(Bloomberg) -- Pacific Investment Management's biggest mutual fund suffered about $11.6 billion in withdrawals in January, the 21st straight month of redemptions at the strategy once managed by bond manager Bill Gross.
The withdrawals slowed from $19.4 billion in December, and brought assets in the Pimco Total Return Fund to $134.6 billion as of Jan. 31, according to data from the Newport Beach, California-based firm. Gross left Pimco on Sept. 26, prompting a combined $79.9 billion in redemptions from the fund from September to December.
The $1.68 trillion money manager, seeking to reassure investors and stem redemptions, has named top performers to run its biggest fund and is pointing to a rebound in returns since Gross left. Under its new managers, Pimco Total Return Fund advanced 2.98% in the past three months, beating 94% of peers, according to data compiled by Bloomberg. The fund has climbed 2.45% so far this year, also beating 94% of similarly managed funds.
We have great performance to show over the last month and four months, Scott Mather, who took over management of Pimco Total Return fund in September along with Mark Kiesel and Mihir Worah, said in an interview. The real strength of our process is delivering those returns over a market cycle.
Performance was helped by a wager on U.S. government debt, which accounted for 43% of assets as of Dec. 31, according to Pimcos website. Treasuries returned 2.9% this year through Jan. 31, according to Bank of America Merrill Lynch index data, as investors flocked to havens amid renewed political turmoil in Greece and a bond-buying program by the European Central Bank.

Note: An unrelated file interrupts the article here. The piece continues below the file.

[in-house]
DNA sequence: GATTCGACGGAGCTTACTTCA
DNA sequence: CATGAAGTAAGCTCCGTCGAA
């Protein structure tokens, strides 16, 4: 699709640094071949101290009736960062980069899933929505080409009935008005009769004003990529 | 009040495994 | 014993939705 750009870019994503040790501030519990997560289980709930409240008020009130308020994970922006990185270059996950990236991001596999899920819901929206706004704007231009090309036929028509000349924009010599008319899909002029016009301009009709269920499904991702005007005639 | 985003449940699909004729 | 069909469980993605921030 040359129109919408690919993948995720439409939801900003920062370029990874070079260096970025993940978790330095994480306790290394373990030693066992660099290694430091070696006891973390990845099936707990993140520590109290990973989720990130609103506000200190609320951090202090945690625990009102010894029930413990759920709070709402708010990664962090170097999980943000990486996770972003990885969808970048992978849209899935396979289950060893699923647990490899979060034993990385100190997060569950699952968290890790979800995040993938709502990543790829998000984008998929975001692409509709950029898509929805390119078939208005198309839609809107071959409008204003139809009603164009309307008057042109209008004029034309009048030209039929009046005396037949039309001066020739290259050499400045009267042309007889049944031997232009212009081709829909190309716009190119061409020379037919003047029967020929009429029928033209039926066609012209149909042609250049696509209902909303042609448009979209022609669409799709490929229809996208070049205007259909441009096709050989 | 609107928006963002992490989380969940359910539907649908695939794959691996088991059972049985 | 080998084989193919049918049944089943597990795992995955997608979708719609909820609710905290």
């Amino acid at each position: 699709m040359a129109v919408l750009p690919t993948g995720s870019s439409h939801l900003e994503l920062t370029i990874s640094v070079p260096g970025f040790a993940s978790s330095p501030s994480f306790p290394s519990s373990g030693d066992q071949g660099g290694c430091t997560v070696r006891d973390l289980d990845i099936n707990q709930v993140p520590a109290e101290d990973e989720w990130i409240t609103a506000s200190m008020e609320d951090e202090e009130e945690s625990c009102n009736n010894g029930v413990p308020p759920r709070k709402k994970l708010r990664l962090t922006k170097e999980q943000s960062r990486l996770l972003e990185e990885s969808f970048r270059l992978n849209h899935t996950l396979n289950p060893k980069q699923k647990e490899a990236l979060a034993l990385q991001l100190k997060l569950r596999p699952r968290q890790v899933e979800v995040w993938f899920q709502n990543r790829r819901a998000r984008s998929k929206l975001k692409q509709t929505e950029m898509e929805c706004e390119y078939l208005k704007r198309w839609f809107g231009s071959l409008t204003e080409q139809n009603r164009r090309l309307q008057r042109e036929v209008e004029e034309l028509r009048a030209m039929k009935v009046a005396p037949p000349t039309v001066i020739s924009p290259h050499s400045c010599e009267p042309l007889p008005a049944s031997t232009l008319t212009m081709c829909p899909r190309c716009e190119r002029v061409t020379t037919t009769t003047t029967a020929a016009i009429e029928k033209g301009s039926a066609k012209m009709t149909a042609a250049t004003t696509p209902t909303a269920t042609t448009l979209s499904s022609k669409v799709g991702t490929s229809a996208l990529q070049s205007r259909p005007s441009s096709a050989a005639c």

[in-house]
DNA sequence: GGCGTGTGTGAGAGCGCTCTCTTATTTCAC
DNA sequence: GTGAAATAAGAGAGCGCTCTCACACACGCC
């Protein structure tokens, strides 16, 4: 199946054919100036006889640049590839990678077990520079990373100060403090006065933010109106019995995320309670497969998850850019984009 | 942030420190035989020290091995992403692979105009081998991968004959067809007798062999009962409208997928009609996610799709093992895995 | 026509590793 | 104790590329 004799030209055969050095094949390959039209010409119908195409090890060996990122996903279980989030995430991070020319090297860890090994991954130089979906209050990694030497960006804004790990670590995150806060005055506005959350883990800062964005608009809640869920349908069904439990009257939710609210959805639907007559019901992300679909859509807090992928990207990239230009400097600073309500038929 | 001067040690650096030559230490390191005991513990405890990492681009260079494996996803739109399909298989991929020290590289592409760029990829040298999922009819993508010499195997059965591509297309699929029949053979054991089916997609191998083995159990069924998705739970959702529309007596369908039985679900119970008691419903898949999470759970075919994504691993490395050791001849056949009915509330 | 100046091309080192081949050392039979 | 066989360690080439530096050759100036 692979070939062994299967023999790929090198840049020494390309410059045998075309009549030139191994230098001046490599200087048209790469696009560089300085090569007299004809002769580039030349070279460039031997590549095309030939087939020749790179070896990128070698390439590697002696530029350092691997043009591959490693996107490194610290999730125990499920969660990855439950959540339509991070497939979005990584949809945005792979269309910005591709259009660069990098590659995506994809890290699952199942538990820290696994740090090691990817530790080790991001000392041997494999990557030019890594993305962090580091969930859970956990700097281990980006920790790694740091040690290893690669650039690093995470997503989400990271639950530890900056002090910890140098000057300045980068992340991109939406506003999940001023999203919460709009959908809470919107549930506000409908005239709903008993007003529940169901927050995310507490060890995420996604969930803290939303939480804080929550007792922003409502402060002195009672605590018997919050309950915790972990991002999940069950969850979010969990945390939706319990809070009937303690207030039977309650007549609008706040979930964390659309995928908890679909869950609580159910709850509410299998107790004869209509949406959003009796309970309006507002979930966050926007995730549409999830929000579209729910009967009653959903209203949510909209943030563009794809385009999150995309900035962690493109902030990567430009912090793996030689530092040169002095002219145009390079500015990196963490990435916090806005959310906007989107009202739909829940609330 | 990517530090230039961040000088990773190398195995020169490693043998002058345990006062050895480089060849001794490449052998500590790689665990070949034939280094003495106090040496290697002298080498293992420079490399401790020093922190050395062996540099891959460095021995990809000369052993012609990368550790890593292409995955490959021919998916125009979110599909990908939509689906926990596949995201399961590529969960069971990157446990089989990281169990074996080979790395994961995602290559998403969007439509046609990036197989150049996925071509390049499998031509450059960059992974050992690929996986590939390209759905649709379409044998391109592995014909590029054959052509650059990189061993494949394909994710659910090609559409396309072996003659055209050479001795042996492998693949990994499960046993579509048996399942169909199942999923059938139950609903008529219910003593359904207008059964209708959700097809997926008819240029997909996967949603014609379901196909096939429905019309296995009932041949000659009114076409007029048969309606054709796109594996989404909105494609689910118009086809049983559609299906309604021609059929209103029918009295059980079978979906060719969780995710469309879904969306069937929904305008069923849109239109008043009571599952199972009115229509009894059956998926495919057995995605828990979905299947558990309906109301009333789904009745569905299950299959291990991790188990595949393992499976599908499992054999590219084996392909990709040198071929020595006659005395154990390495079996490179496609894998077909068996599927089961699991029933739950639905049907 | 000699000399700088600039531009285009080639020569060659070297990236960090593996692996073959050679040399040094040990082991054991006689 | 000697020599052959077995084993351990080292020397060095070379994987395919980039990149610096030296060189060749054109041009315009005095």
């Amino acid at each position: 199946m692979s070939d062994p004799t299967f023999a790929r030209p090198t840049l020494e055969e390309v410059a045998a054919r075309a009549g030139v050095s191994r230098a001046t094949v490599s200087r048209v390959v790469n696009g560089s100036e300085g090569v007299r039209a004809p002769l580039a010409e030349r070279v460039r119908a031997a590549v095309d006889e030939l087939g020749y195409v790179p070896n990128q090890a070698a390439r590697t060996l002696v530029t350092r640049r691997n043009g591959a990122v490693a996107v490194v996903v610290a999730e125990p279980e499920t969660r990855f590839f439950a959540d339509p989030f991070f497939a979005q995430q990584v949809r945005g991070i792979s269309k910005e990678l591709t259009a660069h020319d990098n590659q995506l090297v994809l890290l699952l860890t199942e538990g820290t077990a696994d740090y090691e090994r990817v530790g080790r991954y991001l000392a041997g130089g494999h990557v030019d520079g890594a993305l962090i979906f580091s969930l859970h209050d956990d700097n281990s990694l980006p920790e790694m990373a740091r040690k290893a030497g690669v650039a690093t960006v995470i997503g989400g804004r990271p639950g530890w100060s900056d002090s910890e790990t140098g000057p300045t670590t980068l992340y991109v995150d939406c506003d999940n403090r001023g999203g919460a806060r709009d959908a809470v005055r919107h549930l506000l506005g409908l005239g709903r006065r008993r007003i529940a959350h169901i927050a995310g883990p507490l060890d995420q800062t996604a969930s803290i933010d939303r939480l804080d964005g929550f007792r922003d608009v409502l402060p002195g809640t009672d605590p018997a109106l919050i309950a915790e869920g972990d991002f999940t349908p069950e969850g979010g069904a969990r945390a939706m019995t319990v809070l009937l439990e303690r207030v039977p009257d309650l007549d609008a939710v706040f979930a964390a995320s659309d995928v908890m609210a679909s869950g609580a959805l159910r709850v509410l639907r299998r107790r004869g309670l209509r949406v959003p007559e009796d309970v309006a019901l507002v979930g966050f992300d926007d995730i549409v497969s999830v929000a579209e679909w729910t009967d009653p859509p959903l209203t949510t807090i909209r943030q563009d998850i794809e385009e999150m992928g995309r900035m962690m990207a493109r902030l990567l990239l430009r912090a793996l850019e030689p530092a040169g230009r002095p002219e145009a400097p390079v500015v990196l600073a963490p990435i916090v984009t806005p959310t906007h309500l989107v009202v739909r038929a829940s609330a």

Pimco Total Return suffered the worst client withdrawals in the history of fund management last year as investors pulled a record $105 billion, a year in which the firm lost both of its co-chief investment officers Gross and Mohamed El-Erian. The funds assets peaked at $293 billion in April 2013, before the Federal Reserve hinted it would unwind U.S. stimulus measures. Since then, assets have plunged by more than half as investors pulled money to protect themselves from rising interest rates and as performance faltered.
Pimco Total Return trailed a majority of peers for the second straight year in 2014 after missing a rally in longer- term bonds and betting that inflation would rise. The fund returned 4.7% in 2014, trailing 54% of comparable funds, according to data compiled by Bloomberg.
Redemptions at the fund accelerated after Gross, who co- founded Pimco in 1971 and built it into one of the nations largest money managers, left after clashing with senior executives. Gross joined Denver-based Janus Capital Group El-Erian, who shared the role of CIO with Gross and served as Pimcos chief executive officer, announced his resignation from the firm in January 2014. He is now chief economic adviser at Pimcos parent, Allianz SE, and a contributor to Bloomberg View.
Bond firms including DoubleLine Capital have benefited as investors review their investments withPimco. Los Angeles-based DoubleLine, the bond firm co-founded by Jeffrey Gundlach, received a record $3 billion in January, after adding $7.4 billion from September through the end of the year, the Los Angeles-based firm said Monday in a statement. BlackRock, the worlds largest money manager, attracted a record amount of new money in the fourth quarter, helped by Pimcos turmoil.
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